Continue reading

Command responsibility for criminal acts of subordinates

Can a military commander be held liable for the criminal acts of his subordinates?

The Supreme Court touched on that issue in Lourdes D. Rubrico, et al. vs. Gloria Macapagal-Arroyo, et al., G.R. No. 183871, February 18, 2010. However, that case did not provide a venue for the Supreme Court to provide a definitive ruling on the matter.

The case involved a petition for a writ of amparo filed against the President, the Chief of the Armed Forces of the Philippines (AFP), and the Chief of the Philippine National Police (PNP), among others.  The petition was originally filed with the Supreme Court, which referred the case to the Court of Appeals.  The Court of Appeals eventually dropped the President as a respondent (based on presidential immunity from suit during her term).

The Court of Appeals also ordered the dismissal of the case against the AFP Chief and the PNP Chief. According to the Court of Appeals, AFP Chief Gen. Esperon and PNP Chief P/Dir. Gen. Razon were included as respondents on the theory that they, as commanders, were responsible for the unlawful acts allegedly committed by their subordinates against petitioners. According to the Court of Appeals, “the privilege of the writ of amparo must be denied as against Gen. Esperon and P/Dir. Gen. Razon for the simple reason that petitioners have not presented evidence showing that those who allegedly abducted and illegally detained Lourdes and later threatened her and her family were, in fact, members of the military or the police force.” The Court of Appeals hinted that the two generals would have been accountable for the abduction and threats if the actual malefactors were members of the AFP or PNP.

The Supreme Court discussed the current status of Philippine law regarding command responsibility for criminal acts of subordinates:

Continue reading

December 2009 Philippine Supreme Court Decisions on Remedial Law

Here are selected December 2009 rulings of the Supreme Court of the Philippines on remedial law:

Civil Procedure

Appeal;  certiorari. The proper remedy of a party aggrieved by a decision of the Court of Appeals is a petition for review under Rule 45, which is not similar to a petition for certiorari under Rule 65 of the Rules of Court. As provided in Rule 45 of the Rules of Court, decisions, final orders or resolutions of the Court of Appeals in any case, i.e., regardless of the nature of the action or proceedings involved, may be appealed to this Court by filing a petition for review, which would be but a continuation of the appellate process over the original case. On the other hand, a special civil action under Rule 65 is an independent action based on the specific grounds therein provided and, as a general rule, cannot be availed of as a substitute for the lost remedy of an ordinary appeal, including that under Rule 45.  Santiago Cua, Jr., et al. vs. Miguel Ocampo Tan, et al./Santiago Cua,  Sr., et al. vs. Court of Appeals, et  al.G.R. No. 181455-56/G.R. No. 182008, December 4, 2009.

Appeal; decision of RTC acting in exercise of its appellate jurisdiction. In the case at bar, it is clear that when the case was appealed to the RTC, the latter took cognizance of the case in the exercise of its appellate jurisdiction, not its original jurisdiction. Hence, any further appeal from the RTC Decision must conform to the provisions of the Rules of Court dealing with said matter. It is apparent that petitioner has availed itself of the wrong remedy. Since the RTC tried the case in the exercise of its appellate jurisdiction, petitioner should have filed a petition for review under Rule 42 of the Rules of Court, instead of an ordinary appeal under Rule 41. The law is clear in this respect. Barangay Sangalang, represented by its Chairman Dante C.  Marcellana vs. Barangay Maguihan, represented by its Chairman Arnulfo VillarezG.R. No. 159792, December 23, 2009.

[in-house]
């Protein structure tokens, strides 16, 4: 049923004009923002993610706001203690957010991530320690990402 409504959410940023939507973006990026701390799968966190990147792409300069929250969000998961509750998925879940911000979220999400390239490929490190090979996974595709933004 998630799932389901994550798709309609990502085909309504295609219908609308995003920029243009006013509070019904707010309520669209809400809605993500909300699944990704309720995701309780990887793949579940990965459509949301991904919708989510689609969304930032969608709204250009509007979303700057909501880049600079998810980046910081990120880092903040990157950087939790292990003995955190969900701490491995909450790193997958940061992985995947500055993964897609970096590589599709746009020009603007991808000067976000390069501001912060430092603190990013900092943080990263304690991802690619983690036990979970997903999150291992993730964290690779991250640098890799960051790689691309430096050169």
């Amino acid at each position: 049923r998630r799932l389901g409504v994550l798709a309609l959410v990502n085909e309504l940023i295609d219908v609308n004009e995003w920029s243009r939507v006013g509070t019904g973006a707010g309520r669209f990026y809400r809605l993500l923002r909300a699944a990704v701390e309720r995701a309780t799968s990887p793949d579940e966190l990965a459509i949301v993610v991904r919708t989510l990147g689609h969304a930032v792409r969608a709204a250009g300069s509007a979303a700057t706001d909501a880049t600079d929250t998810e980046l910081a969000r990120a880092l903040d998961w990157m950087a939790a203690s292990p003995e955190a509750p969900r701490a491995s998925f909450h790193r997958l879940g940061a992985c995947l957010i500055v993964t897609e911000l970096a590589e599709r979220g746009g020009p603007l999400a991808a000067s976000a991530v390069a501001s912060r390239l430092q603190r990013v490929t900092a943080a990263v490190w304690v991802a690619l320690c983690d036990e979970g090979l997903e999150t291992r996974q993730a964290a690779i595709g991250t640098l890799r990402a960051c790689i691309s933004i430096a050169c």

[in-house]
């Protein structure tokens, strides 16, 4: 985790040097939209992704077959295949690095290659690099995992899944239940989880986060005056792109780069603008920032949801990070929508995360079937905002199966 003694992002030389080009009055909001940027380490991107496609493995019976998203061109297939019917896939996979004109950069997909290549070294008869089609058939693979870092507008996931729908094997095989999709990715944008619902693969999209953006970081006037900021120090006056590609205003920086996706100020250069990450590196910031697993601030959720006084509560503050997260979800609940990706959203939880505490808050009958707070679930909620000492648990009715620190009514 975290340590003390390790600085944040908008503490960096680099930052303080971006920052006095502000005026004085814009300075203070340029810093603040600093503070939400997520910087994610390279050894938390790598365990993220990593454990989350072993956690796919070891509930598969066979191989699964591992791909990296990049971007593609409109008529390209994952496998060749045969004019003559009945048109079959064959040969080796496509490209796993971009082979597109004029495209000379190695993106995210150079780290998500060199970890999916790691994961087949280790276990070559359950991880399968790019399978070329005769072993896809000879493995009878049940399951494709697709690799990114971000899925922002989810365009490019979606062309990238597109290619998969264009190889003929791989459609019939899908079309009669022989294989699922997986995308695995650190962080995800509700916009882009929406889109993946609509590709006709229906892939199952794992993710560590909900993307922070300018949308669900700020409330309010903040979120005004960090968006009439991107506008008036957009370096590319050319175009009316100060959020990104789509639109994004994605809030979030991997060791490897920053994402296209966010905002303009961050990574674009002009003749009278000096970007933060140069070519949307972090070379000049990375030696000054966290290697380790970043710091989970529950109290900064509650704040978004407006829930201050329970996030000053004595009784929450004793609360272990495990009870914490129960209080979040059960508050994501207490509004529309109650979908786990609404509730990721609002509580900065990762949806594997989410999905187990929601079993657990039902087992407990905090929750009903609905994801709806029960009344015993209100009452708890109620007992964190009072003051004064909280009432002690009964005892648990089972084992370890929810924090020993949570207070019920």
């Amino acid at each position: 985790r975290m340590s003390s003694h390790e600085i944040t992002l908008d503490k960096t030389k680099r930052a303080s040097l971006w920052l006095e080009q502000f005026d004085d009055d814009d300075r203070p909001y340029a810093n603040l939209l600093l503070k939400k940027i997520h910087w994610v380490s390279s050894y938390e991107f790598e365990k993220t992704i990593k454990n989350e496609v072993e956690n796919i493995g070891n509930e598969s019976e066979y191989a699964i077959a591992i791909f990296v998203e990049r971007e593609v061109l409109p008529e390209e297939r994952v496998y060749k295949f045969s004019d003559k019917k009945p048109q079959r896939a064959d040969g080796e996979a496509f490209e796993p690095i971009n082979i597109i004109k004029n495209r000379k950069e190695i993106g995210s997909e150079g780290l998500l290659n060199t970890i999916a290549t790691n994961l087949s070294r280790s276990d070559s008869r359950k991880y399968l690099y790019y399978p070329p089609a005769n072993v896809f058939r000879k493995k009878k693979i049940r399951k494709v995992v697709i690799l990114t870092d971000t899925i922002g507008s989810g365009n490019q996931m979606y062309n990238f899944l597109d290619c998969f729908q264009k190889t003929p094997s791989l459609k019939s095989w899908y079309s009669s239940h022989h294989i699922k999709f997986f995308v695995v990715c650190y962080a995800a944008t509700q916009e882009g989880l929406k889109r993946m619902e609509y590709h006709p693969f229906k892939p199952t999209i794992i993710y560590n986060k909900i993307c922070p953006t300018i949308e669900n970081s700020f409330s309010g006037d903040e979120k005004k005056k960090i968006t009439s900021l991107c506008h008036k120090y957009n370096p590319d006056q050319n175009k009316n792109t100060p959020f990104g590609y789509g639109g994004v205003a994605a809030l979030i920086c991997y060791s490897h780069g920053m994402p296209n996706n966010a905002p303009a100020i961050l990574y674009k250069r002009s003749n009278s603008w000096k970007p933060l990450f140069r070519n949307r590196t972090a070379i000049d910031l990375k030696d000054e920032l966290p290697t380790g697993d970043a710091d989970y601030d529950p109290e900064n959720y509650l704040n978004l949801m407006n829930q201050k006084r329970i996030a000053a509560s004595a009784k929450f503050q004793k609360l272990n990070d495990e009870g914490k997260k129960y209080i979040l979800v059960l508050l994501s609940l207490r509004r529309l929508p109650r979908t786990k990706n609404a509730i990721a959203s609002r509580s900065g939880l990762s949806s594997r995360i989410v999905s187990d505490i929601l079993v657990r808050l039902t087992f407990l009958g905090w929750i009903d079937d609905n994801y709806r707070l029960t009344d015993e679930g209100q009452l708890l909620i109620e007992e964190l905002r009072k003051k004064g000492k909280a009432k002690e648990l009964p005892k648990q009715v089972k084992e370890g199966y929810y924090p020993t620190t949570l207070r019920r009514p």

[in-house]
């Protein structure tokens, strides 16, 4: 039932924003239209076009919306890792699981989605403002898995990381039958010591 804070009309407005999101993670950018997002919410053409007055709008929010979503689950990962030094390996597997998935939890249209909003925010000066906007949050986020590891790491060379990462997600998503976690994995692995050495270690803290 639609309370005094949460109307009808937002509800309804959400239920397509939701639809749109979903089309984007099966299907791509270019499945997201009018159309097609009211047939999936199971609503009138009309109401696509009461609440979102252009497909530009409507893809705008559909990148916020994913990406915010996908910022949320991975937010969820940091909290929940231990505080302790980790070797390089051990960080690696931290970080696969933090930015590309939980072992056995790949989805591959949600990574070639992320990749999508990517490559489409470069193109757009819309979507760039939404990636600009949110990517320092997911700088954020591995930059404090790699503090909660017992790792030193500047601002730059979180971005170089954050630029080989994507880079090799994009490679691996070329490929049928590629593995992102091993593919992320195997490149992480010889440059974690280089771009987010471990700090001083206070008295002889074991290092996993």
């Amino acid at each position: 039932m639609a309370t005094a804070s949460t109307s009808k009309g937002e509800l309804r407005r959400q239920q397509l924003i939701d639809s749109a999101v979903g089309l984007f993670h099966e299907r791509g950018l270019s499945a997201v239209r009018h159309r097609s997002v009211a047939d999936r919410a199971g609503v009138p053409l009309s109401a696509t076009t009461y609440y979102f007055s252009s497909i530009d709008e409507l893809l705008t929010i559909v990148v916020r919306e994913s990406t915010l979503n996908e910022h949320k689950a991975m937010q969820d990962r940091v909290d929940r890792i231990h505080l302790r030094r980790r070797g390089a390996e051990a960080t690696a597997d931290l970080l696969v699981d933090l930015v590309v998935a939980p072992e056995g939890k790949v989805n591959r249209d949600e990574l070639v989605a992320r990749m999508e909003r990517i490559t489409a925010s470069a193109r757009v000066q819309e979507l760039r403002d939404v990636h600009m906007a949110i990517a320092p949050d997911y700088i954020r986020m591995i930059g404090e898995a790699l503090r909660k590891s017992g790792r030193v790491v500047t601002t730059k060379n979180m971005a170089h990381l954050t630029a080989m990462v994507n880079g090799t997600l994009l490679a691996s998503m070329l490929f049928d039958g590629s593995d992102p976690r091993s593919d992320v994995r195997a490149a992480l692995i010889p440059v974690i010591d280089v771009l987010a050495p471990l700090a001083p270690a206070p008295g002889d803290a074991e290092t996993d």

Appeal;  failure to pay docket fees. The Order denying petitioner’s motion for reconsideration was silent as to the issue of the non-payment of docket fees; however, this Court deems that the RTC must have accepted the explanation given by respondent, otherwise, said court would have dismissed the appeal and reconsidered its decision. The failure to pay docket fees does not automatically result in the dismissal of an appeal, it being discretionary on the part of the appellate court to give it due course or not. This Court will then not interfere with matters addressed to the sound discretion of the RTC in the absence of proof that the exercise of such discretion was tainted with bias or prejudice, or made without due circumspection of the attendant circumstances of the case. Barangay Sangalang, represented by its Chairman Dante C.  Marcellana vs. Barangay Maguihan, represented by its Chairman Arnulfo VillarezG.R. No. 159792, December 23, 2009.

Appeal; findings of fact. As a rule, the findings of fact of the trial court when affirmed by the CA are final and conclusive on, and cannot be reviewed on appeal by, this Court as long as they are borne out by the records or are based on substantial evidence. The Court is not a trier of facts, its jurisdiction being limited to reviewing only errors of law that may have been committed by the lower courts. Republic of the Philippines vs. Ignacio Leonor and Catalino RazonG.R. No. 161424, December 23, 2009.

Continue reading